Are there exemptions from the BOI Report?

Yes, there are 23 classes of exemption from the BOI Report. Exemptions include (but aren’t limited to):

  • Large operating companies
  • Most financial companies, such as banks and credit unions
  • Investment companies registered with the Securities and Exchange Commission (SEC)
  • Insurance companies registered with a state or federal agency
  • Public utilities companies registered with a state or federal agency
  • Tax-exempt entities

6. Write Corporate Bylaws

Bylaws are the internal rules you set for your business. They put into writing how decisions will be made and who gets to make those decisions. All the major organizational processes and procedures for your corporation will go in your bylaws.

For more on Oklahoma Corporate Bylaws (including a free Oklahoma Corporate Bylaws template), see our Oklahoma Corporate Bylaws resource.

Do I need bylaws for my Oklahoma corporation?

For corporations formed under the Oklahoma General Corporation Act, there’s no specific statute that says you must create bylaws. Instead, Oklahoma Statute § 18-1013 notes that bylaws MAY be adopted. However, drafting bylaws is a good idea (and common practice). Any corporate bylaws you create should be kept with your other corporate records, such as meeting minutes and resolutions.

What should bylaws include?

Corporate bylaws cover basic policies and procedures for issues such as company finances and management. Bylaws should cover a range of topics, answering key questions like those below:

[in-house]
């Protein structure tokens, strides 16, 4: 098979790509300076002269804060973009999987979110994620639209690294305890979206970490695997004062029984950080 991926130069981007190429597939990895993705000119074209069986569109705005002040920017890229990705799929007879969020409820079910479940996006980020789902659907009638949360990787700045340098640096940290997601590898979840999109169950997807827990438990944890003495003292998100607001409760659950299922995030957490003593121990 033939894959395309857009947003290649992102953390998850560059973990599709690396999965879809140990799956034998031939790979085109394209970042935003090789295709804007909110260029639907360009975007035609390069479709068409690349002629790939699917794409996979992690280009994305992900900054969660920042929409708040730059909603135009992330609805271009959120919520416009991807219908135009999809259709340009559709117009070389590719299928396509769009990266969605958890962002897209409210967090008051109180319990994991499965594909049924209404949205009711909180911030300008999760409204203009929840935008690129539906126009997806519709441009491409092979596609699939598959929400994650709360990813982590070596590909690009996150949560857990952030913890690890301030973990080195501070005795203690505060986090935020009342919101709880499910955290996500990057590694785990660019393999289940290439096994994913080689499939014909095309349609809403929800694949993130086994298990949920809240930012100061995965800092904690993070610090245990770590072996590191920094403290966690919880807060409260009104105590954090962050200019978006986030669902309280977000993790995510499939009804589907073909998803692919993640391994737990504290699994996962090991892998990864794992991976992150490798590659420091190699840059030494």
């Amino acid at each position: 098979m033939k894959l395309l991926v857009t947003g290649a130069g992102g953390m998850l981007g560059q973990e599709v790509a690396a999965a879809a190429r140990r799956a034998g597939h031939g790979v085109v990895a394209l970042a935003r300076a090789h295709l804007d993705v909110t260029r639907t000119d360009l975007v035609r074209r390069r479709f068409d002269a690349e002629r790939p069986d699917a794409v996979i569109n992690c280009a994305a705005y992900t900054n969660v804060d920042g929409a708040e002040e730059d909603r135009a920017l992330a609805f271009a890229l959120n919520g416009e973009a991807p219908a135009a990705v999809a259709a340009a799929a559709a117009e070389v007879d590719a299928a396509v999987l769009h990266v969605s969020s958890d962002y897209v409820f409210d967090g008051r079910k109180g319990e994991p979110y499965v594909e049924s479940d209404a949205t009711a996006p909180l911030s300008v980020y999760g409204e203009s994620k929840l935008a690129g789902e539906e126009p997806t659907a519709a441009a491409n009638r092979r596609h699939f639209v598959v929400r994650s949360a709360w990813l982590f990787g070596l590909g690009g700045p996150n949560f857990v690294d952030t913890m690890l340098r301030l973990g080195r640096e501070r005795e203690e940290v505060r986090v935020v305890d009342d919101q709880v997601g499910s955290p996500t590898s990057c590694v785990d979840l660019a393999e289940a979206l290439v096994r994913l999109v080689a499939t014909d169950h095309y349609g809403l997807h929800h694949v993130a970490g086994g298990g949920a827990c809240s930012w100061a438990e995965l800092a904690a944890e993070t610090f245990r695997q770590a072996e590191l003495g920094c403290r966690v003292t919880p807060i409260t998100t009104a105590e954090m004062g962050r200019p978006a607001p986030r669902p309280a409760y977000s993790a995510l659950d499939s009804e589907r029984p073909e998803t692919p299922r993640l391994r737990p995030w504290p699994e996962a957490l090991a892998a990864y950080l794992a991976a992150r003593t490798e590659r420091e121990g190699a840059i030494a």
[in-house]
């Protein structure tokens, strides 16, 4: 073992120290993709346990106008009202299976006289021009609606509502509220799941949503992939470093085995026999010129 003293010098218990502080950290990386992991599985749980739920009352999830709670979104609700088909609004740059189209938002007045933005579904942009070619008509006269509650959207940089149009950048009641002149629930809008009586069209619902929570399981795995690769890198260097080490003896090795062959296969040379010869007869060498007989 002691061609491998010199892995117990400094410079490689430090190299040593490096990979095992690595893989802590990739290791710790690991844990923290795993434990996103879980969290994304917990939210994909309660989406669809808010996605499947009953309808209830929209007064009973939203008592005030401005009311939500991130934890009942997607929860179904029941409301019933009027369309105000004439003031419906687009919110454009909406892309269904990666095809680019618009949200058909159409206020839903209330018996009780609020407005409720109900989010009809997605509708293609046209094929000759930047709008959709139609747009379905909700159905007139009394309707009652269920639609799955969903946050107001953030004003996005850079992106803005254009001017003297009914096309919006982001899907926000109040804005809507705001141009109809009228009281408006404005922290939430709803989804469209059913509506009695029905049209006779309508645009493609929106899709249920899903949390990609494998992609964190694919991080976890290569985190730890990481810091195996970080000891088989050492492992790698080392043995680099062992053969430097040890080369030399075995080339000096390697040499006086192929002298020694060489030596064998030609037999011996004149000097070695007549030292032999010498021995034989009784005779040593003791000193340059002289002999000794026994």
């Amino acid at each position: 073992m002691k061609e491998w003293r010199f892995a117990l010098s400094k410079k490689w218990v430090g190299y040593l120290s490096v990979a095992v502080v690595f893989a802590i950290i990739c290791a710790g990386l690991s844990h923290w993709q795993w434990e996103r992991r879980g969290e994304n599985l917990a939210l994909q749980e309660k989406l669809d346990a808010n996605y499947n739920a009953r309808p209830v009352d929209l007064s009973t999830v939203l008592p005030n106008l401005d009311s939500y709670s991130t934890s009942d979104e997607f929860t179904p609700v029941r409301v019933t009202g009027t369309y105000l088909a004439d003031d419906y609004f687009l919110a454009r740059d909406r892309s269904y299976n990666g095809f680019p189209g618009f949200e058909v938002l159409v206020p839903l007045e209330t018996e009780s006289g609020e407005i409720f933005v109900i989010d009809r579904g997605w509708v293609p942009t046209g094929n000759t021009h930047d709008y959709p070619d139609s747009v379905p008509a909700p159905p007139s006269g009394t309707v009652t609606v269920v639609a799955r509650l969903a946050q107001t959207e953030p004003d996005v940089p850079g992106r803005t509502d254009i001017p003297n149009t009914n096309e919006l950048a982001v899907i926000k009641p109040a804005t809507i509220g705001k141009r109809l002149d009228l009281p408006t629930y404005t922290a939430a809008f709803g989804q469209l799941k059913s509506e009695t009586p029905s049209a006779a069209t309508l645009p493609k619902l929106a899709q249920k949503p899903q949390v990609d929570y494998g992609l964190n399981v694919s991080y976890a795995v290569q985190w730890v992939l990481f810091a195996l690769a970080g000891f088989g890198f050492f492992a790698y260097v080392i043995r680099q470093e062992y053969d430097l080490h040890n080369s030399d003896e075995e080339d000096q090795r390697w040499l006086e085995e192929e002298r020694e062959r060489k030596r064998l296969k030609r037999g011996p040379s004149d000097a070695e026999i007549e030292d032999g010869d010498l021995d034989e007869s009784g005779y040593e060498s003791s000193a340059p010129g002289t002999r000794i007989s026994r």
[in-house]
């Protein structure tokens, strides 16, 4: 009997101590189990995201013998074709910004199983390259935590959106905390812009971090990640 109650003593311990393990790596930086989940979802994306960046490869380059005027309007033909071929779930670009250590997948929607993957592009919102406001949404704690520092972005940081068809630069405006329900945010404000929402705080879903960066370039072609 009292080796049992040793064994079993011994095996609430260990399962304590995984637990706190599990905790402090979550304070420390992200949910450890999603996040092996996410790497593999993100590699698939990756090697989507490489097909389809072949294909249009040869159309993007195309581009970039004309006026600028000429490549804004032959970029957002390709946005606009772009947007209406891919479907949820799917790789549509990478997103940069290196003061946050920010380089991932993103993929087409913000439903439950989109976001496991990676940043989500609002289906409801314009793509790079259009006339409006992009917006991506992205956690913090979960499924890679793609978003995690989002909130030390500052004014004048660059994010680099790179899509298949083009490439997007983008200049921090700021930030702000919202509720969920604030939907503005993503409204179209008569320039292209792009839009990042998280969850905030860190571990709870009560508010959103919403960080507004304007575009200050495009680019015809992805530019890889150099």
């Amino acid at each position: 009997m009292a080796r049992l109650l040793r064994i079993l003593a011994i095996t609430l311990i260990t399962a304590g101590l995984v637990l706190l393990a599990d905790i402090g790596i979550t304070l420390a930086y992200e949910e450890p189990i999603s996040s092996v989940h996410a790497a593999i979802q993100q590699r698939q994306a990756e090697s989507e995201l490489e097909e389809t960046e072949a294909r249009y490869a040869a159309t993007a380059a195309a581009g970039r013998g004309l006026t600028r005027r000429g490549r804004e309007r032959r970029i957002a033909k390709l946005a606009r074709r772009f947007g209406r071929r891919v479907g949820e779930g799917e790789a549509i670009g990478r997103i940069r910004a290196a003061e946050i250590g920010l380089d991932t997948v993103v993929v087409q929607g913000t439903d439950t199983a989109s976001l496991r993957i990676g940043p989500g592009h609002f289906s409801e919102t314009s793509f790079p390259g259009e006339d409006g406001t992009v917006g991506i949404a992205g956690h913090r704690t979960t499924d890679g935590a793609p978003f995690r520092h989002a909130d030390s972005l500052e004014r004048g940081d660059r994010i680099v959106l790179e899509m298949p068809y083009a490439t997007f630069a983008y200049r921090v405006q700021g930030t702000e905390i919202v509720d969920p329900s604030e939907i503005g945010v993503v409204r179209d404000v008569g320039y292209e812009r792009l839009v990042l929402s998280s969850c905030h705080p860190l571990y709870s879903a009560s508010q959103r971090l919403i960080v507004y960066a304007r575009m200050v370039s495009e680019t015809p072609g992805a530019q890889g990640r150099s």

• Meetings: When and where will meetings for shareholders and directors be held? How many attendees are required to transact business? What are the procedures for voting or proxy voting? How do you call a special meeting? What actions can be taken without a meeting?
  • Stock: How are stock certificates issued and transferred? How is voting affected by issues such as corporate stock owners or fractional shares?
  • Directors and officers: How many directors must there be? Which officer positions are required? What powers do they have? How do you fill a vacancy or remove a director or officer?
  • Finances: What are the procedures for retaining profits, issuing dividends, and paying bills? Who can withdraw money from the corporate bank account or sign checks?
  • Records: Where is the corporate book to be kept? What information will be maintained? How are requests for review or access honored? Can records or copies be kept or distributed digitally?